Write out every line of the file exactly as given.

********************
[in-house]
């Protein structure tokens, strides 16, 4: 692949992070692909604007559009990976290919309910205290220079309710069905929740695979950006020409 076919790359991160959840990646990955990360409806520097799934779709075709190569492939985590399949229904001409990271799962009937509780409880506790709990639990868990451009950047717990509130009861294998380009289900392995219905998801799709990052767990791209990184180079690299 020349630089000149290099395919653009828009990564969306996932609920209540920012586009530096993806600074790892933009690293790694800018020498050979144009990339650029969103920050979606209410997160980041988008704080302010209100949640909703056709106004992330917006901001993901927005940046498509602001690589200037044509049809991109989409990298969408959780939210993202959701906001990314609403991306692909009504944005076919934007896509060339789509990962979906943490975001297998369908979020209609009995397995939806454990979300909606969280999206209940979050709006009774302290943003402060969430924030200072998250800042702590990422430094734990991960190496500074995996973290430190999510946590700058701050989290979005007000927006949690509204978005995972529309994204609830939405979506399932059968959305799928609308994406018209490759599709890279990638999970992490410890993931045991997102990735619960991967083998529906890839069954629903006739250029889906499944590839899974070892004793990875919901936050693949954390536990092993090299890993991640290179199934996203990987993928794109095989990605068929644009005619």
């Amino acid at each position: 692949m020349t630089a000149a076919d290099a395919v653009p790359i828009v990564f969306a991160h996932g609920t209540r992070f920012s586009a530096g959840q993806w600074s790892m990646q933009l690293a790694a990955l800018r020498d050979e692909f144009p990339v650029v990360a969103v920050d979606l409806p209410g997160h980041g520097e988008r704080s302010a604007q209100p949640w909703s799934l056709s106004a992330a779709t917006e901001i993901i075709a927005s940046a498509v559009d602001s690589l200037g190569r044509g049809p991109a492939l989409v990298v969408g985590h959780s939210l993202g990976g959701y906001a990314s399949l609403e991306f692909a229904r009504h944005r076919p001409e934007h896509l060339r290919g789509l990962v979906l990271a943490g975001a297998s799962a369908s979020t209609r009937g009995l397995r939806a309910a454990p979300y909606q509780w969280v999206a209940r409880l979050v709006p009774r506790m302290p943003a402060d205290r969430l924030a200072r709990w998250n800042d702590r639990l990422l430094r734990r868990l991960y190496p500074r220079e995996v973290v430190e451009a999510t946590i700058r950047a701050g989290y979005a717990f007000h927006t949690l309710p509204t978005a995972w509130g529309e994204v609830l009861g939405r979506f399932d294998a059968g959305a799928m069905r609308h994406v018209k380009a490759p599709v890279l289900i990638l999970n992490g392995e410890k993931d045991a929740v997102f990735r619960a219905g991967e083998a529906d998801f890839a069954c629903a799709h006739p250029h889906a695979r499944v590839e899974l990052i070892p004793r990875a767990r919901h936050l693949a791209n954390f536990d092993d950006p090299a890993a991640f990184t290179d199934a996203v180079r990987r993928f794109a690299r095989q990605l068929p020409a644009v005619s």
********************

[in-house]
């Protein structure tokens, strides 16, 4: 692949992070692909604007559009990976290919309910205290220079309710069905929740695979950006020409 076919790359991160959840990646990955990360409806520097799934779709075709190569492939985590399949229904001409990271799962009937509780409880506790709990639990868990451009950047717990509130009861294998380009289900392995219905998801799709990052767990791209990184180079690299 020349630089000149290099395919653009828009990564969306996932609920209540920012586009530096993806600074790892933009690293790694800018020498050979144009990339650029969103920050979606209410997160980041988008704080302010209100949640909703056709106004992330917006901001993901927005940046498509602001690589200037044509049809991109989409990298969408959780939210993202959701906001990314609403991306692909009504944005076919934007896509060339789509990962979906943490975001297998369908979020209609009995397995939806454990979300909606969280999206209940979050709006009774302290943003402060969430924030200072998250800042702590990422430094734990991960190496500074995996973290430190999510946590700058701050989290979005007000927006949690509204978005995972529309994204609830939405979506399932059968959305799928609308994406018209490759599709890279990638999970992490410890993931045991997102990735619960991967083998529906890839069954629903006739250029889906499944590839899974070892004793990875919901936050693949954390536990092993090299890993991640290179199934996203990987993928794109095989990605068929644009005619």
């Amino acid at each position: 692949m020349t630089a000149a076919d290099a395919v653009p790359i828009v990564f969306a991160h996932g609920t209540r992070f920012s586009a530096g959840q993806w600074s790892m990646q933009l690293a790694a990955l800018r020498d050979e692909f144009p990339v650029v990360a969103v920050d979606l409806p209410g997160h980041g520097e988008r704080s302010a604007q209100p949640w909703s799934l056709s106004a992330a779709t917006e901001i993901i075709a927005s940046a498509v559009d602001s690589l200037g190569r044509g049809p991109a492939l989409v990298v969408g985590h959780s939210l993202g990976g959701y906001a990314s399949l609403e991306f692909a229904r009504h944005r076919p001409e934007h896509l060339r290919g789509l990962v979906l990271a943490g975001a297998s799962a369908s979020t209609r009937g009995l397995r939806a309910a454990p979300y909606q509780w969280v999206a209940r409880l979050v709006p009774r506790m302290p943003a402060d205290r969430l924030a200072r709990w998250n800042d702590r639990l990422l430094r734990r868990l991960y190496p500074r220079e995996v973290v430190e451009a999510t946590i700058r950047a701050g989290y979005a717990f007000h927006t949690l309710p509204t978005a995972w509130g529309e994204v609830l009861g939405r979506f399932d294998a059968g959305a799928m069905r609308h994406v018209k380009a490759p599709v890279l289900i990638l999970n992490g392995e410890k993931d045991a929740v997102f990735r619960a219905g991967e083998a529906d998801f890839a069954c629903a799709h006739p250029h889906a695979r499944v590839e899974l990052i070892p004793r990875a767990r919901h936050l693949a791209n954390f536990d092993d950006p090299a890993a991640f990184t290179d199934a996203v180079r990987r993928f794109a690299r095989q990605l068929p020409a644009v005619s």